[0010] The present disclosure includes apparatuses and methods related to interleaved BCH codes. A number of methods can include encoding a first plurality of portions of data using a first generator polynomial to obtain a plurali ty of respective BCH codewords. The number of methods can include encoding an additional BCH codeword based at least in part on a second plurality of portions of data and the plurality of BCH codewords using a second generator polynomial. The number of methods can include outputting the plurality of respective BCH codewords and the additional BCH codeword.

[0011] In the following detailed description of the present disclosure, reference is made to the accompanying drawings that form a part hereof, and in which is shown by way of illustration how one or more embodiments of the disclosure may be practiced. These embodiments are described in sufficient detail to enable those of ordinary skill in the art to practice the embodiments of this disclosure, and it is to be understood that other embodiments may be utilized and that process, electrical, and/or structural changes may be made without departing from the scope of the present disclosure. As used herein, "a number of a particular thing can refer to one or more of such things (e.g., a number of memory devices can refer to one or more memory devices).

[0012] The figures herein follow a numbering convention in which the first digit or digits correspond to the drawing figure number and the remaining digits identify an element or component in the drawing. Similar elements or components between different figures may be identified by the use of similar digits. For example, 220 may reference element "20" in Figure 2, and a similar element may be referenced as 320 in Figure 3. As will be appreciated, elements shown in the various embodiments herein can be added, exchanged, and/or eliminated so as to provide a number of additional embodiments of the present disclosure. In addition, as will be appreciated, the proportion and the relative scale of the elements provided in the figures are intended to illustrate certain embodiments of the present invention, and should not be taken in a limiting sense.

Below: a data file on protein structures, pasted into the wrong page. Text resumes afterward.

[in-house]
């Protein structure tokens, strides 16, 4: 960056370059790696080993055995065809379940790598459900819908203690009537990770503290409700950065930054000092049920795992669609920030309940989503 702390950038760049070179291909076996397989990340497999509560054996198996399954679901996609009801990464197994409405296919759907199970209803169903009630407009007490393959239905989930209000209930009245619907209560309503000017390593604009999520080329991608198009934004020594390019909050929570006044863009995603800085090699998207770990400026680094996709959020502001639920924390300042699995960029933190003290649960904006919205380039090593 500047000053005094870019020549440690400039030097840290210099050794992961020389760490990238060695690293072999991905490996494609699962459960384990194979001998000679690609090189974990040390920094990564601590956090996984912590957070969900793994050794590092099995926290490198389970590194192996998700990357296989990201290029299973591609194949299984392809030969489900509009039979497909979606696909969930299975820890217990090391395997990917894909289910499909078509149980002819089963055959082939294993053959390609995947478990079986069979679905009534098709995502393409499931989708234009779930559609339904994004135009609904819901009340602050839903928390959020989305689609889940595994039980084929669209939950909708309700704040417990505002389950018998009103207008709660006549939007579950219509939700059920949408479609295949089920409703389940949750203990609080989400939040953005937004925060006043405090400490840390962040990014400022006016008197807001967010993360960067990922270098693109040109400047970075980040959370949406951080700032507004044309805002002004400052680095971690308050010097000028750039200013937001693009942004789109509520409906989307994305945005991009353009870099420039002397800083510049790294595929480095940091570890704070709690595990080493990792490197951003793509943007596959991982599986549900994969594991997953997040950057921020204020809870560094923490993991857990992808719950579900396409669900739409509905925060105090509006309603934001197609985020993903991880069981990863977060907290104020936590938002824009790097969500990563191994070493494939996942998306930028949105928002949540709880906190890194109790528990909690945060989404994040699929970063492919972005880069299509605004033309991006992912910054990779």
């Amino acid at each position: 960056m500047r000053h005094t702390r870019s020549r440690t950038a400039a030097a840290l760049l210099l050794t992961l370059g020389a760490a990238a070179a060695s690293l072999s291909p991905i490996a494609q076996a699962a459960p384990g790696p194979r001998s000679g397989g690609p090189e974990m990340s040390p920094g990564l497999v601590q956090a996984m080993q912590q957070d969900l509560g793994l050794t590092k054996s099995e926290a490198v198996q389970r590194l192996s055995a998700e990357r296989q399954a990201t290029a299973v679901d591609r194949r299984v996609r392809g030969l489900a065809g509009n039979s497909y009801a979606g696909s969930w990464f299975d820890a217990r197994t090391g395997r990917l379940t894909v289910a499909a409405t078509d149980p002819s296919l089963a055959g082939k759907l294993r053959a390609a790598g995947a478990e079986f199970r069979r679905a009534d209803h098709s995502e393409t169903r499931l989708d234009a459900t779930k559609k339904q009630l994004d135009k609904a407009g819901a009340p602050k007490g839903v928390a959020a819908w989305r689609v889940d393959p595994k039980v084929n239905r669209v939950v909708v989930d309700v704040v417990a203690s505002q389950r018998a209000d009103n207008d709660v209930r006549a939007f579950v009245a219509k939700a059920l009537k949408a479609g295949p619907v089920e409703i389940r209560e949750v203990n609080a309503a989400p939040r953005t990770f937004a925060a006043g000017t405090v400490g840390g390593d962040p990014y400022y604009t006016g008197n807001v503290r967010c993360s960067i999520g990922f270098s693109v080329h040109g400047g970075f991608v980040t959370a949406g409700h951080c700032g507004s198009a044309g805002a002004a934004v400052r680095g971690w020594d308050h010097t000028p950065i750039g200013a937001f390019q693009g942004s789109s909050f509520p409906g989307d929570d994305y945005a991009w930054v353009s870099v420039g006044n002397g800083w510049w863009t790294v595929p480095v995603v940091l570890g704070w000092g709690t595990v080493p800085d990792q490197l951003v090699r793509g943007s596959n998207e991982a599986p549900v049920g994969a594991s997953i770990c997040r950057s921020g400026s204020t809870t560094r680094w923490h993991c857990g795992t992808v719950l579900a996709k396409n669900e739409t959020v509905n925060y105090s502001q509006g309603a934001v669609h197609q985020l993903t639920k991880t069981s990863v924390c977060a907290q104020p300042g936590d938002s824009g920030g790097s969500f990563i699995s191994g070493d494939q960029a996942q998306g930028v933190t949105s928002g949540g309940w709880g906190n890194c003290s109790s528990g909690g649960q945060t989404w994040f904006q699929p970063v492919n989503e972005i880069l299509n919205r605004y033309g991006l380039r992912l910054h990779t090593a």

[0013] Figure 1 is a block diagram of an apparatus in the form of computing system 101 for implementing interleaved BCH codes in accordance with a number of embodiments of the present disclosure. As used herein, the computing system 101 can include a host 102 and a memory device 104. The memory device 104 can include a host interface 106, a controller 108, and a memory array 1 10.

[0014] The host 102 can be coupled (e.g., connected) to memory device

104, which includes the memory array 1 10. Host 102 can be a host system such as a personal laptop computer, a desktop computer, a digital camera, a smart phone, or a memory card reader, among various other types of hosts. Host 102 can include a system motherboard and/or backplane and can include a number of processing resources (e.g., one or more processors, microprocessors, or some other type of controlling circuitry). The system 101 can include separate integrated circuits or both the host 102 and the memory device 104 can be on the same integrated circuit. The system 101 can be, for instance, a server system and/or a high performance computing (HPC) system and/or a portion thereof. Although the example shown in Figure 1 illustrates a system having a Von Neumann architecture, embodiments of the present disclosure can be implemented in non-Von Neumann architectures (e.g., a Turing machine), which may not include one or more components (e.g., CPU, ALU, etc.) often associated with a Von Neumann architecture.